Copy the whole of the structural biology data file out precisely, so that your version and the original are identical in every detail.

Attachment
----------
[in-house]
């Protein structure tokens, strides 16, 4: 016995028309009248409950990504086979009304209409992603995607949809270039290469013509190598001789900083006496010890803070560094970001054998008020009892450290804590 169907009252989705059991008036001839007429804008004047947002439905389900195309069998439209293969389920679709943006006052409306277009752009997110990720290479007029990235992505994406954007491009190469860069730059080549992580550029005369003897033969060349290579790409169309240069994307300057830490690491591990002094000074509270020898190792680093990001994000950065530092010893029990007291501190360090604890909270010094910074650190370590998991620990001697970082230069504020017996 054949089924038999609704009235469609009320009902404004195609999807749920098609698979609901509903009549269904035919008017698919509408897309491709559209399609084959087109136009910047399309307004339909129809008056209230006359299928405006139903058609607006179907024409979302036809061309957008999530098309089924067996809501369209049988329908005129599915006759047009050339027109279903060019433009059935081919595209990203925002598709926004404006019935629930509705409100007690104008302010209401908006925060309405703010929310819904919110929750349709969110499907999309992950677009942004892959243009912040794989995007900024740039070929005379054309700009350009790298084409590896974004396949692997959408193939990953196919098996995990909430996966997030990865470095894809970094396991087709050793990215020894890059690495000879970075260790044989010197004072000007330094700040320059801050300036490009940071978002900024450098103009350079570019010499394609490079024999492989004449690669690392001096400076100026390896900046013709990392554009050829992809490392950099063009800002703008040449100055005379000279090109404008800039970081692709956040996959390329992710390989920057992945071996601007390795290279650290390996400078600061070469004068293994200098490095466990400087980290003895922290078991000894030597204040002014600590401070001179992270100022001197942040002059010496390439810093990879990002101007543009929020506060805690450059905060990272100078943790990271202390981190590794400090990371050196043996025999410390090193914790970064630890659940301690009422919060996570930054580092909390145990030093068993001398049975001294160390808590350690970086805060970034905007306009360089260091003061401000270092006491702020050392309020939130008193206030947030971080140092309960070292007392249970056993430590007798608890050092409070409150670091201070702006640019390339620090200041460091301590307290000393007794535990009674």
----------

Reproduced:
[in-house]
């Protein structure tokens, strides 16, 4: 016995028309009248409950990504086979009304209409992603995607949809270039290469013509190598001789900083006496010890803070560094970001054998008020009892450290804590 169907009252989705059991008036001839007429804008004047947002439905389900195309069998439209293969389920679709943006006052409306277009752009997110990720290479007029990235992505994406954007491009190469860069730059080549992580550029005369003897033969060349290579790409169309240069994307300057830490690491591990002094000074509270020898190792680093990001994000950065530092010893029990007291501190360090604890909270010094910074650190370590998991620990001697970082230069504020017996 054949089924038999609704009235469609009320009902404004195609999807749920098609698979609901509903009549269904035919008017698919509408897309491709559209399609084959087109136009910047399309307004339909129809008056209230006359299928405006139903058609607006179907024409979302036809061309957008999530098309089924067996809501369209049988329908005129599915006759047009050339027109279903060019433009059935081919595209990203925002598709926004404006019935629930509705409100007690104008302010209401908006925060309405703010929310819904919110929750349709969110499907999309992950677009942004892959243009912040794989995007900024740039070929005379054309700009350009790298084409590896974004396949692997959408193939990953196919098996995990909430996966997030990865470095894809970094396991087709050793990215020894890059690495000879970075260790044989010197004072000007330094700040320059801050300036490009940071978002900024450098103009350079570019010499394609490079024999492989004449690669690392001096400076100026390896900046013709990392554009050829992809490392950099063009800002703008040449100055005379000279090109404008800039970081692709956040996959390329992710390989920057992945071996601007390795290279650290390996400078600061070469004068293994200098490095466990400087980290003895922290078991000894030597204040002014600590401070001179992270100022001197942040002059010496390439810093990879990002101007543009929020506060805690450059905060990272100078943790990271202390981190590794400090990371050196043996025999410390090193914790970064630890659940301690009422919060996570930054580092909390145990030093068993001398049975001294160390808590350690970086805060970034905007306009360089260091003061401000270092006491702020050392309020939130008193206030947030971080140092309960070292007392249970056993430590007798608890050092409070409150670091201070702006640019390339620090200041460091301590307290000393007794535990009674």